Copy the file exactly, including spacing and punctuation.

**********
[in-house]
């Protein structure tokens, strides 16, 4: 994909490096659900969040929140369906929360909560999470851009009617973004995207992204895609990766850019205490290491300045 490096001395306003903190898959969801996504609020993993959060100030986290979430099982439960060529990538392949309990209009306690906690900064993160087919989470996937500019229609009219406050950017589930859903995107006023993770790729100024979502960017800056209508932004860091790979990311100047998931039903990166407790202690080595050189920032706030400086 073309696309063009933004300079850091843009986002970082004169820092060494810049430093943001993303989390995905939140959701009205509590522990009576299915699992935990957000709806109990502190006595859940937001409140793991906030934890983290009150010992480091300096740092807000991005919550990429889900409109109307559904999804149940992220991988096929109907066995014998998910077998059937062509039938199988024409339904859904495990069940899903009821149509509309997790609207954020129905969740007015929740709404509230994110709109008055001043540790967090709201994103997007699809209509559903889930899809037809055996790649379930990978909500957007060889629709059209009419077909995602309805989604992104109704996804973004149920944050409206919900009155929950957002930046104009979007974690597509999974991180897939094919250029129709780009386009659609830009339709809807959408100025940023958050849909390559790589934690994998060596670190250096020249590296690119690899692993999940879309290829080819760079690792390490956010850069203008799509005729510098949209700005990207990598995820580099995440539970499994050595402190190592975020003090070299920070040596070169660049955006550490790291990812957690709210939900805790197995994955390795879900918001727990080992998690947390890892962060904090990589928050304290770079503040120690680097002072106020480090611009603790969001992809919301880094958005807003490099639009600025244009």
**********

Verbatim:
[in-house]
């Protein structure tokens, strides 16, 4: 994909490096659900969040929140369906929360909560999470851009009617973004995207992204895609990766850019205490290491300045 490096001395306003903190898959969801996504609020993993959060100030986290979430099982439960060529990538392949309990209009306690906690900064993160087919989470996937500019229609009219406050950017589930859903995107006023993770790729100024979502960017800056209508932004860091790979990311100047998931039903990166407790202690080595050189920032706030400086 073309696309063009933004300079850091843009986002970082004169820092060494810049430093943001993303989390995905939140959701009205509590522990009576299915699992935990957000709806109990502190006595859940937001409140793991906030934890983290009150010992480091300096740092807000991005919550990429889900409109109307559904999804149940992220991988096929109907066995014998998910077998059937062509039938199988024409339904859904495990069940899903009821149509509309997790609207954020129905969740007015929740709404509230994110709109008055001043540790967090709201994103997007699809209509559903889930899809037809055996790649379930990978909500957007060889629709059209009419077909995602309805989604992104109704996804973004149920944050409206919900009155929950957002930046104009979007974690597509999974991180897939094919250029129709780009386009659609830009339709809807959408100025940023958050849909390559790589934690994998060596670190250096020249590296690119690899692993999940879309290829080819760079690792390490956010850069203008799509005729510098949209700005990207990598995820580099995440539970499994050595402190190592975020003090070299920070040596070169660049955006550490790291990812957690709210939900805790197995994955390795879900918001727990080992998690947390890892962060904090990589928050304290770079503040120690680097002072106020480090611009603790969001992809919301880094958005807003490099639009600025244009």